On the last data adventure, we estimated the novel Coronavirus’ basic reproduction number $R_0$ using some Python scripting and basic exponential fitting. As much fun as that was, I was wondering if one could gain a more dynamic understanding of the situation. Luckily, I stumbled upon this blogpost, based on this journal article, accompanied by this notebook, which attempts estimating a dynamic version of the reproduction number, called $R_t$. The interesting idea behind $R_t$ is that it will give some indication on how well measures aimed at reducing the spread of COVID-19 work in a given country or region.

Disclaimer: As I said before, I’m not a medical professional. This blog post aims at investigating some interesting data analysis techniques, not a scientific study on the spread of the COVID-19 pandemic.

The Method

The paper starts with a more or less simple observation. Under the broad assumption that only a relatively small fraction of the total population gets infected at a given time, one can integrate the SIR model’s differential equations to obtain the following expression for $\Delta T(t)$, the number of newly infected individuals at time $t$.

with

For our data, $\tau = 1\,\mathrm{day}$, and $\gamma$ is the inverse of the infectuous period of around 5.2 days according to this study. So in other words, with a given number of newly infected people $\Delta T$ at time $t$, and a fixed reproduction number $R_t$, we would expect to see $b$ times that number at time $t + \tau$. Now we can define a likelihood function for $R_t$ by assuming a Poisson distribution for $\Delta T(t + \tau)$ with mean $b(R_t)\,\Delta T(t)$.

For the case numbers in Italy, taken from here, we get the following likelihood functions for the first few days with a significant number for $\Delta T$.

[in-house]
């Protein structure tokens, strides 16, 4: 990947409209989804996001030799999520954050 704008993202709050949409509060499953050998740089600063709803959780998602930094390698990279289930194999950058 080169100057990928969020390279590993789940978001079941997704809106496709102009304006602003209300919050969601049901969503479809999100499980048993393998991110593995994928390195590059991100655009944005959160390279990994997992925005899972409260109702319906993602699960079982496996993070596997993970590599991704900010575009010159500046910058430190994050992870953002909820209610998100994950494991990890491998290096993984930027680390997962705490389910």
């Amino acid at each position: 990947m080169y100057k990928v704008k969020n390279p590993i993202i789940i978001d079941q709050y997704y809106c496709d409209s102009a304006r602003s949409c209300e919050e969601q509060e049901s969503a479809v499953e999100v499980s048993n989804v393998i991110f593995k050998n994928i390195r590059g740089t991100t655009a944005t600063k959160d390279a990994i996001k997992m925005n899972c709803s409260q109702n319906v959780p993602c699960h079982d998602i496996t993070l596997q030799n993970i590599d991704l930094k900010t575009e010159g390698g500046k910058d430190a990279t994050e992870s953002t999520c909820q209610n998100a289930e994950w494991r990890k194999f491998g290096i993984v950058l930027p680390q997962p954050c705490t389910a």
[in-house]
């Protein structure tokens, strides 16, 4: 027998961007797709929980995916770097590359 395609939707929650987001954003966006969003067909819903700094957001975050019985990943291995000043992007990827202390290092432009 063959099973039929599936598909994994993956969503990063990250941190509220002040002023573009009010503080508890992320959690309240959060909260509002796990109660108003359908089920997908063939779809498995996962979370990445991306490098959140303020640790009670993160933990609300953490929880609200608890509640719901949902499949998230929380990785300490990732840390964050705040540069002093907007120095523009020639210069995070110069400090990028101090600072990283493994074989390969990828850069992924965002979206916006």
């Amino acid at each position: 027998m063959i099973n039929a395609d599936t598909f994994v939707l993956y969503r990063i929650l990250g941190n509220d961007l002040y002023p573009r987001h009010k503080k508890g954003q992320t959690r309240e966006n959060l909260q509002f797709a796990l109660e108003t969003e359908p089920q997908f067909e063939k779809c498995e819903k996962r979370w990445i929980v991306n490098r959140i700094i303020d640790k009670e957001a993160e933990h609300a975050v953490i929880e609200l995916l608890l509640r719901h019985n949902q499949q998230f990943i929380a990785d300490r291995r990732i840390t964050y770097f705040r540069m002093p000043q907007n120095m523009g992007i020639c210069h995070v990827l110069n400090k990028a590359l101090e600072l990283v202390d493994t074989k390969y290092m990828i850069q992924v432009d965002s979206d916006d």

One caveat here is that the raw case numbers need to be smoothed. The reported data is fluctuating very strongly:

This gives observations that are incompatible with our likelihood model, i.e. the support of the likelihood functions doesn’t overlap. Hence we introduce a Gaussian smoothing to the case numbers:

Bayesian Estimates

Once we have our likelihood function defined, we can use successive Bayesian updates starting with a uniform distribution for $R_{t = 0}$.

With this procedure, we not only get an estimate for $R_t$, but also a confidence interval:

This can be very useful e.g. when there are very few cases which will make our estimates more uncertain. Take South Korea, for example.

Even though the estimation method here is rough and results should not be used to inform public policy, it can serve for organizations to get a read on how measures in various countries are effecting the spread of COVID-19. This can give a somewhat better read on where to expect relaxing of public measures and where the restrictions will be in effect for a longer while.

I hope you’ve enjoyed this data adventure. Stay home, stay safe, and stay tuned for the next one!